Steve Pappas, who has spent the better part of the last three years embroiled in legal battles related to his loss in the 2008 election, announced his intention to run for the 3rd District Supervisor seat for the third consecutive election cycle. The diverse 3rd District encompasses the Santa Ynez Valley, Guadalupe, and most of Goleta.
Pappas, 52, lost to Doreen Farr in the November 2008 election 51.0 percent to 48.73 percent. After a ballot recount funded by Santa Ynez Valley Journal owner and Pappas supporter Nancy Crawford-Hall, Pappas filed a contest to the election in Superior Court alleging improprieties in the gathering of registration forms throughout 18 precincts in Isla Vista and UCSB where the turnout was strongly in Farr’s favor.
But at every turn since then he has lost, most recently when the Secretary of State’s office recommended no criminal election fraud charges be filed. The DA’s office agreed with the state’s conclusion.
Pappas has been telling people for a few weeks he was 99 percent sure he was entering the race. On Wednesday, he made it official. His entrance into the race — with presumed strong financial backing from Crawford-Hall (who dropped $400,500 into Pappas’s 2008 campaign account) and the Herthel family — makes him a formidable opponent both for Farr, who has already declared her intention to run for reelection, and anyone else thinking of entering — like Solvang Planning Commissioner Aaron Petersen, whose name has been tossed around valley circles in recent weeks.
Petersen, who was born and raised in Santa Barbara County and owns The Greenhouse Cafe in Solvang, said he was approached a while back by a group of supporters and has been mulling over the decision to enter the race or not. He said he’d make up his mind in the next week or so after talking to his family and weighing the potential effects of a campaign. Brooks Firestone, who preceded Farr in the 3rd District seat, said Petersen would be the perfect man for the job. “He probably should run for president,” Firestone quipped Wednesday.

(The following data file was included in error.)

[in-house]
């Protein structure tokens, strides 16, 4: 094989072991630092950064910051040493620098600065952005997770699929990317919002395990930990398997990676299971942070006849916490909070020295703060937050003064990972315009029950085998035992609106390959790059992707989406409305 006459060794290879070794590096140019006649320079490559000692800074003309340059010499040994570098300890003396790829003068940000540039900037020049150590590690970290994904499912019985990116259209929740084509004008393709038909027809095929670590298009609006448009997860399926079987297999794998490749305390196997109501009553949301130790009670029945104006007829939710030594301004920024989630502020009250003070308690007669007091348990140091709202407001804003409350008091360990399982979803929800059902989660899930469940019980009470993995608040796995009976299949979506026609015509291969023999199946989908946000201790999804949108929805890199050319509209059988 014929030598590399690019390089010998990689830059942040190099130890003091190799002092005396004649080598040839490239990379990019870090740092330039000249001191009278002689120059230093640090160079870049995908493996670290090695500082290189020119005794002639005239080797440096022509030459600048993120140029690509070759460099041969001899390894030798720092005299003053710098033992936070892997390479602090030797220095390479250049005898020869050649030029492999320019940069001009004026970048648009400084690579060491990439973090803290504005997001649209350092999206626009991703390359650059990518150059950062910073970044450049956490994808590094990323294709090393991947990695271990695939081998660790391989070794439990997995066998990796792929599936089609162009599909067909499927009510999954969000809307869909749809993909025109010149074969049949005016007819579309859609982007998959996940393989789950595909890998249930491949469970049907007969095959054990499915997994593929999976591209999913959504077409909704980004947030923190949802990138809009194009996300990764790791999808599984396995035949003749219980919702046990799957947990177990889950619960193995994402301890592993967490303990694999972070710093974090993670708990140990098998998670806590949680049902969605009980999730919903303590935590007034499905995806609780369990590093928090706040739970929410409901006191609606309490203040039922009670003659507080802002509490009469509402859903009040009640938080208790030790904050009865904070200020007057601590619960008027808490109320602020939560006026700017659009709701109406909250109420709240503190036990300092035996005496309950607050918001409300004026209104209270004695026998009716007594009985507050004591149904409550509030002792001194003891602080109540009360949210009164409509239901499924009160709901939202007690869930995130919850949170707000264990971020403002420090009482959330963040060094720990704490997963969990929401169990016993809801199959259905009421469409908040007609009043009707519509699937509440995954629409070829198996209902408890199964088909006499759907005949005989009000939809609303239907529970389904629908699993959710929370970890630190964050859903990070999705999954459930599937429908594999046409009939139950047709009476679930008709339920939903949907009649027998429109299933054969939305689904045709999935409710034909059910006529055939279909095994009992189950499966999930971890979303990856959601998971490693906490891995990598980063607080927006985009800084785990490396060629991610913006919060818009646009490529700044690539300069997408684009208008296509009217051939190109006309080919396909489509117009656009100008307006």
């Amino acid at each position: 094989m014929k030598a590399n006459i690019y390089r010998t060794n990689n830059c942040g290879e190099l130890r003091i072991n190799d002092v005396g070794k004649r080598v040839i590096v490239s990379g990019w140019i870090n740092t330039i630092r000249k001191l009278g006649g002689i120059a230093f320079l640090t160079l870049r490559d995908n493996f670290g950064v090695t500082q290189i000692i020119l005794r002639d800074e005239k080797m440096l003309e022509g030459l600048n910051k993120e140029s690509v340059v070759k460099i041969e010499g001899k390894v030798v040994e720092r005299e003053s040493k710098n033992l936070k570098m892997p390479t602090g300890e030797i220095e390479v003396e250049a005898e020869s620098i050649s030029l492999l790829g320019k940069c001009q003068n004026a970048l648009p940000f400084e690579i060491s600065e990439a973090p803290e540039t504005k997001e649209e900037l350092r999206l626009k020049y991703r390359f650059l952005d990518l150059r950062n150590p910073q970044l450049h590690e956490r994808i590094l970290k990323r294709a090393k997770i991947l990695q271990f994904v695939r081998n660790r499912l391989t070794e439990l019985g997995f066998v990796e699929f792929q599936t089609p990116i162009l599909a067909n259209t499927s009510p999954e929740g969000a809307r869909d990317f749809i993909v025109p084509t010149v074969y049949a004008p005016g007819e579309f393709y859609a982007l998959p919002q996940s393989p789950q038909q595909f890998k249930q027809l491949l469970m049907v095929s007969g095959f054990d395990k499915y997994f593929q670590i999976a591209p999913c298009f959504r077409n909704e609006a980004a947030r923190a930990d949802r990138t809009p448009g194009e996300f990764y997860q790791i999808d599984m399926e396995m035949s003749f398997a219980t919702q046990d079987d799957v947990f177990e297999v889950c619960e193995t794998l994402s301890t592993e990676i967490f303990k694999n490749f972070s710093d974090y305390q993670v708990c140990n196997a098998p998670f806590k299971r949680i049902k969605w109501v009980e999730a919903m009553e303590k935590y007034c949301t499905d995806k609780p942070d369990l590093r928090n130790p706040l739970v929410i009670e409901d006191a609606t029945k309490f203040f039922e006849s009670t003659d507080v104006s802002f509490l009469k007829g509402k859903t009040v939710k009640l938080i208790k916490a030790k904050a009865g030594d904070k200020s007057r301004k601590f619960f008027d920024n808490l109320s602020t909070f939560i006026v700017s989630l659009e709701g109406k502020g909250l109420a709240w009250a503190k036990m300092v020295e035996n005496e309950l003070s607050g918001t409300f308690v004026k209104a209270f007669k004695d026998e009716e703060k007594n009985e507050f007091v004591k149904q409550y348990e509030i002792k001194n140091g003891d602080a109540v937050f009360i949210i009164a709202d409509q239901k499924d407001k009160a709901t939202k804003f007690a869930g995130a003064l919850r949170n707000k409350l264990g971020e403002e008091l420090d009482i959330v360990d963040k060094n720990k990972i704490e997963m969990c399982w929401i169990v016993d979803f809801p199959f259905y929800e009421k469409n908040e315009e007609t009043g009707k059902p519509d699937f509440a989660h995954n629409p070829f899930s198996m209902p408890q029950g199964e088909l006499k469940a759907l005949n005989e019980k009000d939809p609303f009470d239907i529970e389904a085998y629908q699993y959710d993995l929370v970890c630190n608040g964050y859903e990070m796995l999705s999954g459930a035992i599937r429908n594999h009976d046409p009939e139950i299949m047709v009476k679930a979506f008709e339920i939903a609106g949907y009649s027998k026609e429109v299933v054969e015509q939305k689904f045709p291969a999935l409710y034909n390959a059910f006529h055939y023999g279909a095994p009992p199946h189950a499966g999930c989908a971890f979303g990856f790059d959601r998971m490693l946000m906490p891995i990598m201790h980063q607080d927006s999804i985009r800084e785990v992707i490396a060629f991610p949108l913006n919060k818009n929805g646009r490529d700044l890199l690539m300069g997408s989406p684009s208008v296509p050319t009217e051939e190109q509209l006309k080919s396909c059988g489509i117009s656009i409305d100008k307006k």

So, while Petersen thinks over his decision, the big unknown is whether 3rd District voters are suffering from Pappas fatigue or still supporting the three-time candidate at a level where he can seriously compete with a strong incumbent in Farr. In 2004, Pappas was trounced in the primary by both John Buttny and Firestone who won the election outright with more than 50 percent of the vote. Pappas came in with only 6.5 percent. Refusing to give up, Pappas entered the fray for the 2008 race and finished second out of five candidates in the primary, leading to the November runoff against Farr.
But, since that November loss, he hasn’t done much to endear himself to voters. What started as a quest to right perceived wrongs in the 2008 election has seemingly lost steam as judge after judge and public official after public official have found no evidence of voter fraud in the race despite Pappas’s claims. While support for the contest was at one point high, the drawn-out nature of Pappas’s battle has cost him supporters throughout the county. He also has not been very visible at county board meetings or other community events since losing in 2008, something Farr is quick to point out. “He hasn’t been involved in county issues, community issues, or even valley issues,” she said, “other than his pursuits of lawsuits against me.”
Even the UCSB student newspaper, the Daily Nexus, which endorsed Pappas in both the primary and general elections, later turned on him in a March 2009 editorial titled “Turds and Tulips.” “Unrelenting, conniving turds to Steve Pappas for refusing to know when enough is enough,” the piece read. “In life, there are winners and losers. Then there are assholes.”
But Pappas hasn’t been swayed by those hoping he will step aside for another candidate to take on Farr. “Anybody who knows Steve Pappas knows he’s not subject to persuasion,” Firestone said.